The Falabella is very unique and one of the smallest horse breeds in the world, originating from Argentina. During the 15th century, Spanish conquerors and explorers settled in South America, bringing their horses with them. So, many horses in America are descended from the Spanish Andalusian and other Iberian bloodlines.
The name of the breed comes from the family that was breeding and developing the breed. In the 19th century, Patrick Newtall started a breeding program in Argentina, crossbreeding local Criollo horses, which were adapted to the harsh environments by reducing body mass over generations. After his death, his son-in-law, Juan Falabella, took over the breeding methods and the herd that his father-in-law possessed.
Falabella imported foreign breeds, such as the Welsh Pony, Shetland pony, and small Thoroughbreds, and added their bloodlines to the existing herd. The aim was to gain constantly small size within the herd. In 1940 Juan created a formal breed registry, called the Establecimientos Falabella, standardizing the breed to reach a constant height of fewer than 10 hands high 40 inches. Modern standards of the Falabella Horse Breeders Association Asociacion de Criadores de Caballos Falabella achieved an average size of approximately only 7.2 hands 30 inches high.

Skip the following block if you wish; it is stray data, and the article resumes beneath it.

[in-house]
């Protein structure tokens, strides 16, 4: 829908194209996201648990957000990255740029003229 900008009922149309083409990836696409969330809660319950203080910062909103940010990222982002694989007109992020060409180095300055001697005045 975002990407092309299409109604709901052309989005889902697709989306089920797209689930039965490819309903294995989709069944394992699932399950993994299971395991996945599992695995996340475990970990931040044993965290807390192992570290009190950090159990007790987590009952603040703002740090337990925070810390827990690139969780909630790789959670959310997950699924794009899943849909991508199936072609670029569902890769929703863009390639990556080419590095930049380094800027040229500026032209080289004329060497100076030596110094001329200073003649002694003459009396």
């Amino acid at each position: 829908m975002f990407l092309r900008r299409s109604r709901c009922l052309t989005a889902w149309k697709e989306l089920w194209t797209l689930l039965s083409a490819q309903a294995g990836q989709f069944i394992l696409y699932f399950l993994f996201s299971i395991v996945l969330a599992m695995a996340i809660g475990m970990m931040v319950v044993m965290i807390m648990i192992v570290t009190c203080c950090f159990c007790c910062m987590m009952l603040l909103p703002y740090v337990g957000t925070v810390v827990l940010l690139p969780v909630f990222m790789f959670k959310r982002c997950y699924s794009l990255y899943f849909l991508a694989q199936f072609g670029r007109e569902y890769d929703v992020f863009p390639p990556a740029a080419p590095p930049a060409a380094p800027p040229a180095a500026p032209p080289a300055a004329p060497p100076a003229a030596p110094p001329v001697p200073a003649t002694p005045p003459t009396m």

The first importation of Falabella horses to the United States was in 1962 for the needs of Regina Winery in Etiwanda, California. John Aleno from Argentina purchased 12 stallions from Julio Falabella and sold them to the winery, which used them for the promotion of their wine, driving a small stagecoach in parades.
These horses are precursors of the most miniature horses in the USA. Today there are only a few thousand Flabellas existing throughout the world. The average height of the breed is from 6.1-7 hands 25- 28 inches in height at the withers and they can rarely be found taller than 8 hands.
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